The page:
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“Sayonara, Hiawatha” is a smart, restrained episode, but I can’t follow suit because it’s time to confess how much I love this show. This one, the muted procedural inflected with horror. It may have taken me two months, but I can’t deny the careful craftsmanship, and the emotional effect has been the stronger for it. Season one of The Killing is essentially exposition, but even accepting that it’s all a wild goose chase whose main goal is to give the audience the lay of the land, it’s so obnoxious as to be cringeworthy. The early episodes of season two are saddled with the direct fallout from season one’s big twist, but the midseason episodes have a lot to recommend, including some of the elements that sunk the early goings. The Killing has always operated in several different modes—most often the domestic soap and the detective story—and by now the show seems to have a firm handle on its tones such that it can slightly change what it’s doing from week to week. The Last episode had me praying for the show to become a case-a-week crime pulp, but now I see my mistake. The Killing is too big for one style, and it’s learned through practice exactly how to work in horror one week, potboilers the next, and quiet aftermath after that. A week ago I was complaining about The Killing’s take on grief, but “Sayonara, Hiawatha” had one of the series’ most evocative expressions of mourning yet. And the title refers to an honest-to-goodness hilarious scene. This isn’t the same show it was last year, and while nobody who saw last season was wrong to underestimate it, over the past two months, it’s won me back completely. Time to play in the big leagues again.

At the risk of becoming a broken record, “Sayonara, Hiawatha” beautifully demonstrates how a mountain only stands out in a plain, emotionally speaking. Most of the hour is a seductive, deceptive calm. And there are some big beats there, too, but at last the filmmakers are playing against the mood. So Stan fighting with the kids and David Rainer revealing Rosie’s plans to run away are these fraught sequences, just in a lower key. That way, when the big finale comes, no matter how obvious, it lures you up the cliff and knocks you off. It’s not all rise. It’s a slow build to a sharp drop. And even if this is the usual fake-out, it’s still an effective finale to a meticulous hour of dime-store television.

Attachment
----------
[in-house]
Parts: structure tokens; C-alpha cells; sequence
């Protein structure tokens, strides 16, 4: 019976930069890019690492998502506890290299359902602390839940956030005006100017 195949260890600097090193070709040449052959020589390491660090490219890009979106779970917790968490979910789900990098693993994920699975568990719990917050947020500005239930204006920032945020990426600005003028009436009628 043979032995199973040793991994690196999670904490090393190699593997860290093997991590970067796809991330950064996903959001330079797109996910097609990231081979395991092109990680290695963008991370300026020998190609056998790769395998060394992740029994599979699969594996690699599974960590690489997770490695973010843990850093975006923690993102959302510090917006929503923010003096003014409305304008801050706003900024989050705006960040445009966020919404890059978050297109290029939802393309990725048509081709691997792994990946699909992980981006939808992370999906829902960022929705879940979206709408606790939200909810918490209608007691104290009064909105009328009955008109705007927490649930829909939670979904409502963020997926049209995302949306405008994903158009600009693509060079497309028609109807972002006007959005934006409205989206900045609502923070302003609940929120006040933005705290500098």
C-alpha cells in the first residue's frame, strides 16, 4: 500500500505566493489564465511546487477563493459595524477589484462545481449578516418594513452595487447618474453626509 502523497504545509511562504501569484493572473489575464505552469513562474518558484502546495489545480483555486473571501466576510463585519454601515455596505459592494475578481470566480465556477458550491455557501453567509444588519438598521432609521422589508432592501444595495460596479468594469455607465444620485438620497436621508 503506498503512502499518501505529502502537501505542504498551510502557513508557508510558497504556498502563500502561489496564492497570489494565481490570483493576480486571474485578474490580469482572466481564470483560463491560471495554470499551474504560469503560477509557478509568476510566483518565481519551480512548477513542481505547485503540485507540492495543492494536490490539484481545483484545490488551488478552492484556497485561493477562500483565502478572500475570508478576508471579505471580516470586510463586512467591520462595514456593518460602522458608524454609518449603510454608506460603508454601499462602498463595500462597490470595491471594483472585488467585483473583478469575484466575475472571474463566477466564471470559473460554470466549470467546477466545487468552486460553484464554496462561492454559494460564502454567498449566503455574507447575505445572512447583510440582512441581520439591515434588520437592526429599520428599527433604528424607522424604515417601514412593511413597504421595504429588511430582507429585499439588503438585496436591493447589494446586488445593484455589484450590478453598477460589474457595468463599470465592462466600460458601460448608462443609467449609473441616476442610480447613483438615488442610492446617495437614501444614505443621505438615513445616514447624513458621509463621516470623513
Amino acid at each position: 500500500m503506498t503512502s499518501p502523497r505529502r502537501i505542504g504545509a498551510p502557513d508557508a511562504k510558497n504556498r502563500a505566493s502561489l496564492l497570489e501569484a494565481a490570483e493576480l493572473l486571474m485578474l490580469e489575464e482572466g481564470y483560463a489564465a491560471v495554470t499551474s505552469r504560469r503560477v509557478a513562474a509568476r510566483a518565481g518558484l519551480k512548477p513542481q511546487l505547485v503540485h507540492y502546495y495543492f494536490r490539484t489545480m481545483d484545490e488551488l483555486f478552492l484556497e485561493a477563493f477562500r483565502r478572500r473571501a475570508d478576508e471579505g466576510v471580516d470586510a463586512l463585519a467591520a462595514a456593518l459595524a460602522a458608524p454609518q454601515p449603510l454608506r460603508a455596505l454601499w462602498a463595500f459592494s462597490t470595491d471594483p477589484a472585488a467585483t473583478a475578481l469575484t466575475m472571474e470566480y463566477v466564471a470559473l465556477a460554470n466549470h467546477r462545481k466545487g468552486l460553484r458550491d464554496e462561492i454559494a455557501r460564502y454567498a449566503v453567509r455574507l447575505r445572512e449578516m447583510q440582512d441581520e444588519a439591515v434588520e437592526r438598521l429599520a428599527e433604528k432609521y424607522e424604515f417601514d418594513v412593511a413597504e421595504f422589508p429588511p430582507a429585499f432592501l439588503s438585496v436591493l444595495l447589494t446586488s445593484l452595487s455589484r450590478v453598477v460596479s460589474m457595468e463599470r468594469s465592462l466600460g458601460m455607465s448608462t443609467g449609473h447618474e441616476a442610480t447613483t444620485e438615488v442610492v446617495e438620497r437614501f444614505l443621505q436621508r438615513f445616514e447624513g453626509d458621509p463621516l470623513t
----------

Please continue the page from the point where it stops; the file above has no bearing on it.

It’s funny to think that this week’s hint of weirdness comes from the restraint, but it’s inescapable. In all four corners of the narrative, not just the cops’ story, everyone is low-key. The “Day Twenty-Two” title card, dissolving over a shot of the forest from the clouds, feels especially loaded. Something about the silent reminder that it’s been 22 days makes the case feel more hopeless than usual, even though it’s all but certain to be solved by Day 26. Even the soundtrack, which has had its Popol Vuh moments, sits back and merely punctuates scenes, like the splash of blue in Tommy’s otherwise neutral bedroom. But it’s not a peaceful quiet that hangs over the episode. It’s effectively the aftermath to the crazy storm of “Off The Reservation,” a quiet survey of the wreckage.

It helps that everything is coming together as the Rosie Larsen case enters its final lap. The Richmond campaign even finds some tighter connections to the other stories this week when Linden prevails upon the councilman to influence Chief Jackson to open up her crime scene to the Seattle police department. The shots are full of reflections and mirrors, like Loki wheeling and dealing. Later Gwen reveals a more thematic connection to the main narrative while trying to blackmail Mayor Adams into also refusing a deal with Chief Jackson. She threatens to tell her powerful father about the time Adams raped her when she was 14, and he counters with the perfectly despicable villain line, “You think your father didn’t know?” It comes about two-thirds of the way through, right as things start to amp up, and the scene is admirably hard to watch. It’s a political power play, yes, but the look on Kristin Lehman’s face says it’s also a victim confronting her attacker. It’s a quintessentially Killing way of dealing with trauma. While it’s almost cartoonishly dark, it’s nevertheless handled with a sensitivity denied Belko, Seattle Muslims, and other victims of The Killing. Adams walks away, as guys like him do, and Gwen stands there processing.